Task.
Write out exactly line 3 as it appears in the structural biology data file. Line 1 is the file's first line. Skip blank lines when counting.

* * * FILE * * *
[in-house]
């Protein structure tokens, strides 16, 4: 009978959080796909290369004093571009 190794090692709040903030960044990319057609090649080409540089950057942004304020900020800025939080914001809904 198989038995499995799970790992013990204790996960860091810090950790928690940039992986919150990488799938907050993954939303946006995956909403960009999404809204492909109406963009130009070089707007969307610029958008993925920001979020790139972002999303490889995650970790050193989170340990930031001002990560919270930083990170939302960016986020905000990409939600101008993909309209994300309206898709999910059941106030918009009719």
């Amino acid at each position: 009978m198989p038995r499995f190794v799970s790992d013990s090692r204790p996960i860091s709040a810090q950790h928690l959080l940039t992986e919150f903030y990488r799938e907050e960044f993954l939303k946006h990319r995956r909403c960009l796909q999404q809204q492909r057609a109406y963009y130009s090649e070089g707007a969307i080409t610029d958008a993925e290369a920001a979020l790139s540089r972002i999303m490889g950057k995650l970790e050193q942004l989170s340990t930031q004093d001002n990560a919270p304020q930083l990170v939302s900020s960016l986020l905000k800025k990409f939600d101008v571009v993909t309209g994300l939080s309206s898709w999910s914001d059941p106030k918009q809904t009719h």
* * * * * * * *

């Amino acid at each position: 009978m198989p038995r499995f190794v799970s790992d013990s090692r204790p996960i860091s709040a810090q950790h928690l959080l940039t992986e919150f903030y990488r799938e907050e960044f993954l939303k946006h990319r995956r909403c960009l796909q999404q809204q492909r057609a109406y963009y130009s090649e070089g707007a969307i080409t610029d958008a993925e290369a920001a979020l790139s540089r972002i999303m490889g950057k995650l970790e050193q942004l989170s340990t930031q004093d001002n990560a919270p304020q930083l990170v939302s900020s960016l986020l905000k800025k990409f939600d101008v571009v993909t309209g994300l939080s309206s898709w999910s914001d059941p106030k918009q809904t009719h």